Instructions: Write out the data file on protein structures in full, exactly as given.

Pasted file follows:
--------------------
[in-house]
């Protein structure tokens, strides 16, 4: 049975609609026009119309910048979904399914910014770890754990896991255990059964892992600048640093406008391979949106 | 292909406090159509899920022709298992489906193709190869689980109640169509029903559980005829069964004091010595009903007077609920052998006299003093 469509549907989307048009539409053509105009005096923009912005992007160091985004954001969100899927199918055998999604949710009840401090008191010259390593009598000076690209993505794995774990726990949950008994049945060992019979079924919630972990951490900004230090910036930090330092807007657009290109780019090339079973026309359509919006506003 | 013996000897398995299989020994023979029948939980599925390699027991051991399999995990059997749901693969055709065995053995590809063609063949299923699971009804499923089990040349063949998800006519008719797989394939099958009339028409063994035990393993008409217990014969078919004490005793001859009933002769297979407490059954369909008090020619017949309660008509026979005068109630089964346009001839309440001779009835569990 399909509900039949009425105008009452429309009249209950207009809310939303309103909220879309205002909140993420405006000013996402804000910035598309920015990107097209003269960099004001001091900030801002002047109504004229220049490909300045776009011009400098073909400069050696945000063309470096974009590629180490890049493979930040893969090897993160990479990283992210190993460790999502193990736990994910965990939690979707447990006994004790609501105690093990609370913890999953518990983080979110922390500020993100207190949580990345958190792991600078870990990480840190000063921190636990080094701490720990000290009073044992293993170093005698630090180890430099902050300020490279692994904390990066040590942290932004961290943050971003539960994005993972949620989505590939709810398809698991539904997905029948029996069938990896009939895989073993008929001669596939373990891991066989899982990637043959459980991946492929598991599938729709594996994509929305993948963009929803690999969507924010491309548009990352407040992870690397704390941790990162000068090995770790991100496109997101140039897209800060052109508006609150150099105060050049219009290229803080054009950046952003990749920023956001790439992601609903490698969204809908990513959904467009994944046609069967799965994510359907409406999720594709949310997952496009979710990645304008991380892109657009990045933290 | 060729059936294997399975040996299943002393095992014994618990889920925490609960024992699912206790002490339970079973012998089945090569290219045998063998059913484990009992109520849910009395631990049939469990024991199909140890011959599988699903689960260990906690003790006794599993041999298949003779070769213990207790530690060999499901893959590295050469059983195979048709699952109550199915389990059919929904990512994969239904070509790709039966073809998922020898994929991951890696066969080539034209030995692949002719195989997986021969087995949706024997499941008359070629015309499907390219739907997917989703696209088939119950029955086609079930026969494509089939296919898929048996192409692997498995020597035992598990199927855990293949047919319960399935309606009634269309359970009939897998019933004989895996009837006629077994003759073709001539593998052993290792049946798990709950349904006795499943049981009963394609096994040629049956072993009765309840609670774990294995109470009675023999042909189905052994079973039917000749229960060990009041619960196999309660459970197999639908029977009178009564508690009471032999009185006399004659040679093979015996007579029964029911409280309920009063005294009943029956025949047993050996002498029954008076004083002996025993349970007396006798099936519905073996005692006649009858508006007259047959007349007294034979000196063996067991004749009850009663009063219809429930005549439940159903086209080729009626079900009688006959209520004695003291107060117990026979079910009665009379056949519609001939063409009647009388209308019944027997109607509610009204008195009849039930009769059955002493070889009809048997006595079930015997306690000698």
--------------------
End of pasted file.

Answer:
[in-house]
């Protein structure tokens, strides 16, 4: 049975609609026009119309910048979904399914910014770890754990896991255990059964892992600048640093406008391979949106 | 292909406090159509899920022709298992489906193709190869689980109640169509029903559980005829069964004091010595009903007077609920052998006299003093 469509549907989307048009539409053509105009005096923009912005992007160091985004954001969100899927199918055998999604949710009840401090008191010259390593009598000076690209993505794995774990726990949950008994049945060992019979079924919630972990951490900004230090910036930090330092807007657009290109780019090339079973026309359509919006506003 | 013996000897398995299989020994023979029948939980599925390699027991051991399999995990059997749901693969055709065995053995590809063609063949299923699971009804499923089990040349063949998800006519008719797989394939099958009339028409063994035990393993008409217990014969078919004490005793001859009933002769297979407490059954369909008090020619017949309660008509026979005068109630089964346009001839309440001779009835569990 399909509900039949009425105008009452429309009249209950207009809310939303309103909220879309205002909140993420405006000013996402804000910035598309920015990107097209003269960099004001001091900030801002002047109504004229220049490909300045776009011009400098073909400069050696945000063309470096974009590629180490890049493979930040893969090897993160990479990283992210190993460790999502193990736990994910965990939690979707447990006994004790609501105690093990609370913890999953518990983080979110922390500020993100207190949580990345958190792991600078870990990480840190000063921190636990080094701490720990000290009073044992293993170093005698630090180890430099902050300020490279692994904390990066040590942290932004961290943050971003539960994005993972949620989505590939709810398809698991539904997905029948029996069938990896009939895989073993008929001669596939373990891991066989899982990637043959459980991946492929598991599938729709594996994509929305993948963009929803690999969507924010491309548009990352407040992870690397704390941790990162000068090995770790991100496109997101140039897209800060052109508006609150150099105060050049219009290229803080054009950046952003990749920023956001790439992601609903490698969204809908990513959904467009994944046609069967799965994510359907409406999720594709949310997952496009979710990645304008991380892109657009990045933290 | 060729059936294997399975040996299943002393095992014994618990889920925490609960024992699912206790002490339970079973012998089945090569290219045998063998059913484990009992109520849910009395631990049939469990024991199909140890011959599988699903689960260990906690003790006794599993041999298949003779070769213990207790530690060999499901893959590295050469059983195979048709699952109550199915389990059919929904990512994969239904070509790709039966073809998922020898994929991951890696066969080539034209030995692949002719195989997986021969087995949706024997499941008359070629015309499907390219739907997917989703696209088939119950029955086609079930026969494509089939296919898929048996192409692997498995020597035992598990199927855990293949047919319960399935309606009634269309359970009939897998019933004989895996009837006629077994003759073709001539593998052993290792049946798990709950349904006795499943049981009963394609096994040629049956072993009765309840609670774990294995109470009675023999042909189905052994079973039917000749229960060990009041619960196999309660459970197999639908029977009178009564508690009471032999009185006399004659040679093979015996007579029964029911409280309920009063005294009943029956025949047993050996002498029954008076004083002996025993349970007396006798099936519905073996005692006649009858508006007259047959007349007294034979000196063996067991004749009850009663009063219809429930005549439940159903086209080729009626079900009688006959209520004695003291107060117990026979079910009665009379056949519609001939063409009647009388209308019944027997109607509610009204008195009849039930009769059955002493070889009809048997006595079930015997306690000698």